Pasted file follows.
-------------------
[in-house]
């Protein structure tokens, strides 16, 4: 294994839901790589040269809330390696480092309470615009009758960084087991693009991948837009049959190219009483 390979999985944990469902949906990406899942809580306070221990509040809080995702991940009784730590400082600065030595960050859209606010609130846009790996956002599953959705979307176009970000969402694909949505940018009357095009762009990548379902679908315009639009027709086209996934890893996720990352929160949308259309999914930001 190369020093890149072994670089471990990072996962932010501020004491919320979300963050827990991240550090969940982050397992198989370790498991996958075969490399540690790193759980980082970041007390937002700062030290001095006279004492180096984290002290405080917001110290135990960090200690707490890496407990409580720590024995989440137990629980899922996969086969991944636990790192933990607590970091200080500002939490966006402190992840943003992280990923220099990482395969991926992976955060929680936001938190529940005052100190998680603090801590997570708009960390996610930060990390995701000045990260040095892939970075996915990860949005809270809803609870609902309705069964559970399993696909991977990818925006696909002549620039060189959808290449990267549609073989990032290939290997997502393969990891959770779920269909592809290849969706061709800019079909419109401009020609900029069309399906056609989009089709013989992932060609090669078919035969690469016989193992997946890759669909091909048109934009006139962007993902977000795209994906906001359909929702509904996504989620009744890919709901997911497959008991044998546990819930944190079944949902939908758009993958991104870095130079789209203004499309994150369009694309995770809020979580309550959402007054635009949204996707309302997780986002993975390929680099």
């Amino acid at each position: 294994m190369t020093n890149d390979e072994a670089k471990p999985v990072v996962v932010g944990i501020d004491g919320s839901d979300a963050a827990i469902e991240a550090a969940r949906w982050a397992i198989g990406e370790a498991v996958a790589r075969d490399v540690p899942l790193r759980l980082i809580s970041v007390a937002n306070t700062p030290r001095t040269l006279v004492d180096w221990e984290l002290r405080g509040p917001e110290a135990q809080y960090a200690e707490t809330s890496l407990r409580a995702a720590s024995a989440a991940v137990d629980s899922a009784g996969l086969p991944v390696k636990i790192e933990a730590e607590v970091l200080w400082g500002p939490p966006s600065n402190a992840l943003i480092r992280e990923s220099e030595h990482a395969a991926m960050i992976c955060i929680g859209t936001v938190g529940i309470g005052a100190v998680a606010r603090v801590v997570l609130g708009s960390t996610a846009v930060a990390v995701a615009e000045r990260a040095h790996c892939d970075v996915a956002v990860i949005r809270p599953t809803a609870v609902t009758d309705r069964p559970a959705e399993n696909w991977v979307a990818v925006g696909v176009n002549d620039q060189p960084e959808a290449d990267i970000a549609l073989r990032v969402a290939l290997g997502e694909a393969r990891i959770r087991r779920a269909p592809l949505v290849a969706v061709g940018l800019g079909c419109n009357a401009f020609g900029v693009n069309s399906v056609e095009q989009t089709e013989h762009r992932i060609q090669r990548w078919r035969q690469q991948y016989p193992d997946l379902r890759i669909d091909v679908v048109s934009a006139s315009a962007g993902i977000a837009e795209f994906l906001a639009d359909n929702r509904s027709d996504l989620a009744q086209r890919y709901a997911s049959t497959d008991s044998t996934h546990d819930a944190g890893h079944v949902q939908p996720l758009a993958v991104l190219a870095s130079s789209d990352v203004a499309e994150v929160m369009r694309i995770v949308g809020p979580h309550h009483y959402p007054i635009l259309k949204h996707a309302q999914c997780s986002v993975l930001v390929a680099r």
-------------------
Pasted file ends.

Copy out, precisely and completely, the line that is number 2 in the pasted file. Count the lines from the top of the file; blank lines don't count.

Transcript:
């Protein structure tokens, strides 16, 4: 294994839901790589040269809330390696480092309470615009009758960084087991693009991948837009049959190219009483 390979999985944990469902949906990406899942809580306070221990509040809080995702991940009784730590400082600065030595960050859209606010609130846009790996956002599953959705979307176009970000969402694909949505940018009357095009762009990548379902679908315009639009027709086209996934890893996720990352929160949308259309999914930001 190369020093890149072994670089471990990072996962932010501020004491919320979300963050827990991240550090969940982050397992198989370790498991996958075969490399540690790193759980980082970041007390937002700062030290001095006279004492180096984290002290405080917001110290135990960090200690707490890496407990409580720590024995989440137990629980899922996969086969991944636990790192933990607590970091200080500002939490966006402190992840943003992280990923220099990482395969991926992976955060929680936001938190529940005052100190998680603090801590997570708009960390996610930060990390995701000045990260040095892939970075996915990860949005809270809803609870609902309705069964559970399993696909991977990818925006696909002549620039060189959808290449990267549609073989990032290939290997997502393969990891959770779920269909592809290849969706061709800019079909419109401009020609900029069309399906056609989009089709013989992932060609090669078919035969690469016989193992997946890759669909091909048109934009006139962007993902977000795209994906906001359909929702509904996504989620009744890919709901997911497959008991044998546990819930944190079944949902939908758009993958991104870095130079789209203004499309994150369009694309995770809020979580309550959402007054635009949204996707309302997780986002993975390929680099």